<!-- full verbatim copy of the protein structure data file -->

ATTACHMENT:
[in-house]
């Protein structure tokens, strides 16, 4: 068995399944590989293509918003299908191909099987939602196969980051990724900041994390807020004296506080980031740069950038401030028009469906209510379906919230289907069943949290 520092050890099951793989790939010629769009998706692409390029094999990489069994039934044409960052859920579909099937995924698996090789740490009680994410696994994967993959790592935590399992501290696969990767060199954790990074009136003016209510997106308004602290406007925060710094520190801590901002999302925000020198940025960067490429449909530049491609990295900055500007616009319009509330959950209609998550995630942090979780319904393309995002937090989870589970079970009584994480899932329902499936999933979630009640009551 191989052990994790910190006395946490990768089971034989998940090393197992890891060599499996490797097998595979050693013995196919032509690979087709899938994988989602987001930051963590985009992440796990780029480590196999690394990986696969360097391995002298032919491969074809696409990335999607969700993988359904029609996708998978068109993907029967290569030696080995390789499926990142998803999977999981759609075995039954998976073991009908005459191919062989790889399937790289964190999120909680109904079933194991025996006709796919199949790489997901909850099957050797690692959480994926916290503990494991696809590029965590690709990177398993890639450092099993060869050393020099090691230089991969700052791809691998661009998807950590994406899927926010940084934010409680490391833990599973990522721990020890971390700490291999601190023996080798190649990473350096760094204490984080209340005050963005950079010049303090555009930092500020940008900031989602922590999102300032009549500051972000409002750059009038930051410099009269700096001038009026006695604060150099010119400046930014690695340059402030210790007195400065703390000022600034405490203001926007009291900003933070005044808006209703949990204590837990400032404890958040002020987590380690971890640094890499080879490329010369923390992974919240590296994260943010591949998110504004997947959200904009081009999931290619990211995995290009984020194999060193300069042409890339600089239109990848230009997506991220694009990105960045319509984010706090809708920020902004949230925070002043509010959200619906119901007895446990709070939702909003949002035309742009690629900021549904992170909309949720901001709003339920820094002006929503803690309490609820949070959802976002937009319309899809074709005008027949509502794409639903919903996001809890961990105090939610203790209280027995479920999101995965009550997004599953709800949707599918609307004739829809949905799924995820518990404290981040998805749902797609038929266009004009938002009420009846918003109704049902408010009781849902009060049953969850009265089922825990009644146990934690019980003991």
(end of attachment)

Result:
[in-house]
């Protein structure tokens, strides 16, 4: 068995399944590989293509918003299908191909099987939602196969980051990724900041994390807020004296506080980031740069950038401030028009469906209510379906919230289907069943949290 520092050890099951793989790939010629769009998706692409390029094999990489069994039934044409960052859920579909099937995924698996090789740490009680994410696994994967993959790592935590399992501290696969990767060199954790990074009136003016209510997106308004602290406007925060710094520190801590901002999302925000020198940025960067490429449909530049491609990295900055500007616009319009509330959950209609998550995630942090979780319904393309995002937090989870589970079970009584994480899932329902499936999933979630009640009551 191989052990994790910190006395946490990768089971034989998940090393197992890891060599499996490797097998595979050693013995196919032509690979087709899938994988989602987001930051963590985009992440796990780029480590196999690394990986696969360097391995002298032919491969074809696409990335999607969700993988359904029609996708998978068109993907029967290569030696080995390789499926990142998803999977999981759609075995039954998976073991009908005459191919062989790889399937790289964190999120909680109904079933194991025996006709796919199949790489997901909850099957050797690692959480994926916290503990494991696809590029965590690709990177398993890639450092099993060869050393020099090691230089991969700052791809691998661009998807950590994406899927926010940084934010409680490391833990599973990522721990020890971390700490291999601190023996080798190649990473350096760094204490984080209340005050963005950079010049303090555009930092500020940008900031989602922590999102300032009549500051972000409002750059009038930051410099009269700096001038009026006695604060150099010119400046930014690695340059402030210790007195400065703390000022600034405490203001926007009291900003933070005044808006209703949990204590837990400032404890958040002020987590380690971890640094890499080879490329010369923390992974919240590296994260943010591949998110504004997947959200904009081009999931290619990211995995290009984020194999060193300069042409890339600089239109990848230009997506991220694009990105960045319509984010706090809708920020902004949230925070002043509010959200619906119901007895446990709070939702909003949002035309742009690629900021549904992170909309949720901001709003339920820094002006929503803690309490609820949070959802976002937009319309899809074709005008027949509502794409639903919903996001809890961990105090939610203790209280027995479920999101995965009550997004599953709800949707599918609307004739829809949905799924995820518990404290981040998805749902797609038929266009004009938002009420009846918003109704049902408010009781849902009060049953969850009265089922825990009644146990934690019980003991």